The word "anemia" comes from the Greek term which means missing blood. Anemia is defined as a lower than normal hemoglobin concentration. The lower end of the normal rage is g/L in men and g/L in women. It is primarily important to distinguish pseudo-anemia and/or relative anemia (decreased hemoglobin concentrations as a result of increased plasma volume) from absolute anemia (decreased hemoglobin concentrations with a normal plasma volume). Relative anemia is typically observed during pregnancy (iron deficiency usually exists) and during infusion of large amounts of fluids.


Anemias can both be classified based on their morphological criteria (erythrocyte indices) as well as pathophysiologic criteria.
Classification based on erythrocyte indices
Low MCV + Low MCH 
microcytic + hypochromic
Iron deficiency anemia
Normal MCV  + Normal MCH 
normocytic + normochromic
acute blood loss
Anemia of chronic disorder, anemia of renal disease
 Hemolysis  (partially macrocytic)
Bone marrow infiltration
Increased MCV 
Megaloblastic anemia
Classification based on pathophysiology
1. Increased cell loss or destruction a) Internal or external bleeding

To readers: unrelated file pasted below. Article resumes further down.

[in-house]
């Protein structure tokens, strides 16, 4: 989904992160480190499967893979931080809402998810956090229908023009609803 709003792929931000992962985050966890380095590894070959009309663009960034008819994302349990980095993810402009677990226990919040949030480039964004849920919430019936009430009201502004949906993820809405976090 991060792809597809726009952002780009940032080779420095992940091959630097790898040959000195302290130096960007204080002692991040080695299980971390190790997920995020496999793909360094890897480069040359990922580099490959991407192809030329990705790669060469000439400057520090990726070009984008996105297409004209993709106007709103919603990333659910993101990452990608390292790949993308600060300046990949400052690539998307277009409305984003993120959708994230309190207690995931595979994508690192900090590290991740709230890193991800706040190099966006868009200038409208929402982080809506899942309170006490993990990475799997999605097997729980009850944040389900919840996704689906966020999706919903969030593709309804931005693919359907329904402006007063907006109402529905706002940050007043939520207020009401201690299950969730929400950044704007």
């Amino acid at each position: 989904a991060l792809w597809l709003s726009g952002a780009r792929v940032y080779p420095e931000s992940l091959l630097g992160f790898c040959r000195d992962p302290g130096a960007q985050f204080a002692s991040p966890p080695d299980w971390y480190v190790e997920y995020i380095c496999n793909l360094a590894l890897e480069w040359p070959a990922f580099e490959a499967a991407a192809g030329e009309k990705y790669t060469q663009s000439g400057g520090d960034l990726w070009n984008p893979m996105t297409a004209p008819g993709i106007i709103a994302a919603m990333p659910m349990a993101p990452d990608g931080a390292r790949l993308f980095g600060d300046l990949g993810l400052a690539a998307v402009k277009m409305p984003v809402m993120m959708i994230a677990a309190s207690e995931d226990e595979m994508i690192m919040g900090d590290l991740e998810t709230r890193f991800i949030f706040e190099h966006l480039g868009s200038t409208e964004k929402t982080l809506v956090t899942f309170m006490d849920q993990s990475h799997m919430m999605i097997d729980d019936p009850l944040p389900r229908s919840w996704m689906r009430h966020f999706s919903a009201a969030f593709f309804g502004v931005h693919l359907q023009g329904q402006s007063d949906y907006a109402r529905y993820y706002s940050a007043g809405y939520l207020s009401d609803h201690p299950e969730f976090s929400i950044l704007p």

b) Hemolysis (immunologic, hereditary, mechanical)
c) Hypersplenism (combination of hemolysis and sequestration)
2. Decreased and/or
 ineffective production
a) Proliferation and differentiation defects (aplastic anemia, myelodysplastic syndrome, anemia of renal disease)
b) DNA synthesis defect (vitamin B12 deficiency, folic acid deficiency),
c) Hemoglobin synthesis defect ( iron deficiency, thalassemia)
d) Uncertain or various mechanisms (anemia of chronic disorder, leukemia, bone marrow infiltration through tumors and malignant lymphomas)

Clinical picture:
The symptoms are caused by hypoxia due to a decrease in hemoglobin concentration. Cardiac hyperactivity causes palpitations, tachycardia and heart murmurs. Other symptoms range from weakness, fatigue, and exercise intolerance or even dyspnea at rest. A pallor is the result of vasoconstriction which reroutes the blood to the oxygen dependent organs. Cardial hyperactivity causes palpitations, tachycardia and heart murmurs.


Severity of anemia:
The severity of an anemia is relative and depends on one side on the state of health and the comorbidities of the patient and on the other side on the duration of the anemia (adaptation). Acute anemias (e.g. bleeding or hemolysis) cause more severe symptoms than anemias that developed over a longer period of time (e.g. anemia of chronic disorders). In otherwise healthy patients, the following graduation can be expected:

Light anemia (grade 1): Hb >100 g/l Symptoms only in extreme exercise
Medium anemia (grade 2):     Hb 80 – 100 g/l  Mild symptoms in rest
Severe anemia (grade 3): Hb 60 – 80 g/l Severe symptoms in rest
Life threatening anemia (grade 4): Hb <60 g/l  


The various forms of anemia differ quite a bit from each other, particularly in the peripheral blood film. A diagnosis can often be established at this stage. However, this must still be confirmed by specific supplementary tests.